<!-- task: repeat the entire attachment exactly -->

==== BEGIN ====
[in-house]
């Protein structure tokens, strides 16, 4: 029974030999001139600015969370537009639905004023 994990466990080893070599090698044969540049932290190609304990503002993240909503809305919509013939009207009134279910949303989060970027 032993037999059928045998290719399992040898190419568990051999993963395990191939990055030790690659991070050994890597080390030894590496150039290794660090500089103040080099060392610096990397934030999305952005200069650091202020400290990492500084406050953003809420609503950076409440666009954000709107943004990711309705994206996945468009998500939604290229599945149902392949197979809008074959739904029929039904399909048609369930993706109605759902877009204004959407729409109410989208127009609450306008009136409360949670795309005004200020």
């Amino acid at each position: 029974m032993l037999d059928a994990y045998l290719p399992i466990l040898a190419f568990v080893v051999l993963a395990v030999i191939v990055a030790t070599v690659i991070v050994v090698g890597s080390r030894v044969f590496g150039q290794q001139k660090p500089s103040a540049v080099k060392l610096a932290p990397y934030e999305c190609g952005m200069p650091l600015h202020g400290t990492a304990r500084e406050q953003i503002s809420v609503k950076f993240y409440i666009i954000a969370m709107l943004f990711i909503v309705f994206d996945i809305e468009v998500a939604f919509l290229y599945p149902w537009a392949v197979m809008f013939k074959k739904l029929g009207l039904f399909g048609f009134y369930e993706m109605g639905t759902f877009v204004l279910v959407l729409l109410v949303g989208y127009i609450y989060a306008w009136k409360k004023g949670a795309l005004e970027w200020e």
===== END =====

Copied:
[in-house]
């Protein structure tokens, strides 16, 4: 029974030999001139600015969370537009639905004023 994990466990080893070599090698044969540049932290190609304990503002993240909503809305919509013939009207009134279910949303989060970027 032993037999059928045998290719399992040898190419568990051999993963395990191939990055030790690659991070050994890597080390030894590496150039290794660090500089103040080099060392610096990397934030999305952005200069650091202020400290990492500084406050953003809420609503950076409440666009954000709107943004990711309705994206996945468009998500939604290229599945149902392949197979809008074959739904029929039904399909048609369930993706109605759902877009204004959407729409109410989208127009609450306008009136409360949670795309005004200020």
């Amino acid at each position: 029974m032993l037999d059928a994990y045998l290719p399992i466990l040898a190419f568990v080893v051999l993963a395990v030999i191939v990055a030790t070599v690659i991070v050994v090698g890597s080390r030894v044969f590496g150039q290794q001139k660090p500089s103040a540049v080099k060392l610096a932290p990397y934030e999305c190609g952005m200069p650091l600015h202020g400290t990492a304990r500084e406050q953003i503002s809420v609503k950076f993240y409440i666009i954000a969370m709107l943004f990711i909503v309705f994206d996945i809305e468009v998500a939604f919509l290229y599945p149902w537009a392949v197979m809008f013939k074959k739904l029929g009207l039904f399909g048609f009134y369930e993706m109605g639905t759902f877009v204004l279910v959407l729409l109410v949303g989208y127009i609450y989060a306008w009136k409360k004023g949670a795309l005004e970027w200020e």